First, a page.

Bryce - agreed. I was close to writing this as a serious piece postulating that this sort of thing is an inevitable reality at some point down the line. But it was too depressing so I opted for the spoof instead :)

Anonymous said...

So this is the diet version of the sixpack, is it....(g)...

Rambodoc said...

I (like most of the medical community) wouldn't agree with Bryce. The gastric band may not be the best way of surgical weight loss (and I kinda hate it myself, preferring other procedures), but the latter itself is the only scientifically proven way of ensuring weight loss. If you guys talk of using evidence, there is a ton of it.
What evidence do you have (unless preference or bias counts as proof) that eight loss surgery and some madman's self-inflicted wounds are similar? One is a proven weight loss method that has helped millions of people lose weight and control diabetes, and the other is a flight of fancy. This is similar to some nutritionist claiming that low-carbers of Paleo advocates are nutso, and fasting? OMG, everyone knows fasting is bad!
My point is, finally, this: I may not advocate surgery for weight loss as the best way to lose fat, but for the majority of people who opt for it, there is simply no other way that works. Science has repeatedly shown that supervised diet and exercise does not work for these people.

Methuselah said...

Rambodoc - I think it's possible to acknowledge the success of the gastric band whilst at the same time legitimately being depressed by its necessity.

Anonymous said...

Hey, great post and love the videos lol

I got a question. I've been on Atkins for a long time, it's been great cause it help me to get over my ED, however i'm trying to go paleo (but still high fat). The only non-paleo food left on my diet (besides artificial sweeteners) is Dairy.. I gave up them couple of days ago and o_O I didn't feel this bad since gave up caffeine, not even sugar or grains where this bad...

Have you heard of dairy being adictive? and its withdrawal? I really want to give up so not gonna quit but just wondering =)


Methuselah said...

Anon - thanks. I'm not doing to ask what ED stands for because there are at least two possibilities, one of which quite personal.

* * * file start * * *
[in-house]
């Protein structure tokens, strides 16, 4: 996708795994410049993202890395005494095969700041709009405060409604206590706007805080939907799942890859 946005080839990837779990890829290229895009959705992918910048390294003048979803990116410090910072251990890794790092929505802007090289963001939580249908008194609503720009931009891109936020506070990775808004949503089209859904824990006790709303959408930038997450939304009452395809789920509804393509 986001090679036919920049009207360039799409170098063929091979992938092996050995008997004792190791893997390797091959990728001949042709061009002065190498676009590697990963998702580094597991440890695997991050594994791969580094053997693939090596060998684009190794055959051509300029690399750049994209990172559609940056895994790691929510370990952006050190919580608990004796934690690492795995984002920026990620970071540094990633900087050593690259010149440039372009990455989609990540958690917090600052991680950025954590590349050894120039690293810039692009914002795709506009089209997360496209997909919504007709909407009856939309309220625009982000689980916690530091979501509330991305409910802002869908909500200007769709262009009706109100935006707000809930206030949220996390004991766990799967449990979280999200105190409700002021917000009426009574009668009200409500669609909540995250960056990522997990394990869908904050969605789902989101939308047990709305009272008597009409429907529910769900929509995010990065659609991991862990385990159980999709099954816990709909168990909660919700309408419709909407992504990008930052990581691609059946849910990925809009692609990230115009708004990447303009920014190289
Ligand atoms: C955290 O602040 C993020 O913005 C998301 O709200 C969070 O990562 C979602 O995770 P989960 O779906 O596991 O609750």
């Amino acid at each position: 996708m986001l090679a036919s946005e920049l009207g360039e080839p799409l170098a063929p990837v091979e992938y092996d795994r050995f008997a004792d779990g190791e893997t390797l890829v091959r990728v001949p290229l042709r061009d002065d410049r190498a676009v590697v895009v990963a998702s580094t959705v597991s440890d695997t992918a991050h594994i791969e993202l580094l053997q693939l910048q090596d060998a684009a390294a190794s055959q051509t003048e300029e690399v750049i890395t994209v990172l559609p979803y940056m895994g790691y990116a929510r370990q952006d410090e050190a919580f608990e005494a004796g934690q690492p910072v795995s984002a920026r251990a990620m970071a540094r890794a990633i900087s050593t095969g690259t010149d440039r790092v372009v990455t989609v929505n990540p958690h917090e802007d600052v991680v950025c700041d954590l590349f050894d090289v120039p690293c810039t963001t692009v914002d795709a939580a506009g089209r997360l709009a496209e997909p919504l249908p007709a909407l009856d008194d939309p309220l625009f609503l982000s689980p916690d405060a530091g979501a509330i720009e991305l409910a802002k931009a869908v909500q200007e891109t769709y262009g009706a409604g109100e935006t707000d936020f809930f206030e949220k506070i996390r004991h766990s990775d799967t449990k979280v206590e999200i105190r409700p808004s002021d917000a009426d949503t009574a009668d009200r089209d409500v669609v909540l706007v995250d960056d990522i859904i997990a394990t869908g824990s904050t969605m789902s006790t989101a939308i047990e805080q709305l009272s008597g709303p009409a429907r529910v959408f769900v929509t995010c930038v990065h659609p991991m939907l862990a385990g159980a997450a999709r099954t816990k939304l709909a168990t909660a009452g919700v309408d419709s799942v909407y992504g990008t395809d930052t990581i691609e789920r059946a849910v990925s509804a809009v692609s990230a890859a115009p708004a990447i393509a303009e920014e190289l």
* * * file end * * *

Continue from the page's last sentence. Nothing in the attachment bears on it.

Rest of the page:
I was surprised by your dairy withdrawal report, but a quick google search did find people talking about the concept, so I guess it's entirely possible. I am not sure how long it will last, but I'd be surprised if it was more than a few days.

The fact that you are getting withdrawal seems to me an indication its not something you should be eating.

Good luck - I admire your determination.

Asclepius said...

Anonymous - I too have had a bit of trouble giving up dairy, cheese in particular (for me, milk was easy to give-up). Cheese is just so damn gorgeous.

However, success has come by 1) Ensuring I am actually eating enough. Food temptation is stronger when you are hungry, 2)Having plenty of richly textured snacks I can reach for when the cheese-monster appears. This includes carrots, celery, (soaked) nuts and coconut.


Methuselah said...

Asclepius - good point about textured snacks - nut butter is a great one. I tend not to keep it in the house - it's so nice I just can't restrain myself from over-eating it!

Asclepius said...

Methuselah - I have still not got around to trying nut butter. Will put it on this week's shopping list!

Anonymous - you might also want to try a bit of goat cheese/milk as a means to weening yourself off dairy - which, although not paleo, seems to be deemed more 'acceptable' on a LC program than bovine cheese.

Methuselah said...

Asclepius - try the almond butter from Holland and Barrett. You will need to be strong. Seriously.

Anonymous said...

Hi, thanks for all the suggestions...

In my case ED stands for Eating disorders lol

Is not the cravings is the headache, nausea, etc... Still trying. About nuts spreads NO WAY for me it's worst than sugar, once it touches my lips o_O i wouldn't stop until i have eaten everything is in my house xD

Thanks again guys, if the symptoms stay longer i may try goat products in small quantity and give dairy up slowly as i did with caffeine

Ross said...

Just go paleo-lacto and free yourself of the guilt.

If you're not lactose intolerant (and it sounds like you're not), then your body has successfully made the (extremely tiny) evolutionary step to continue producing lactase into adulthood. Your body is quite well adapted to handling dairy as the protein and fat balance are extremely close to animal carcass sources. The only oddball substance in milk/dairy is the lactose and as already discussed, it's very likely that your body has adapted.

Bryce said...

I'm with Ross. The other substance that some don't do well with is Casein, but I would guess that if you have evolved to handle some of milk's ingredients (you're lactose tolerant), you may have evolved to handle others.

I still enjoy cheese, butter, and cream, which cause no unpleasantness for me due to their low/nonexistent lactose levels, and only occasionally have milk, when I'm willing to suffer the moderate side effects.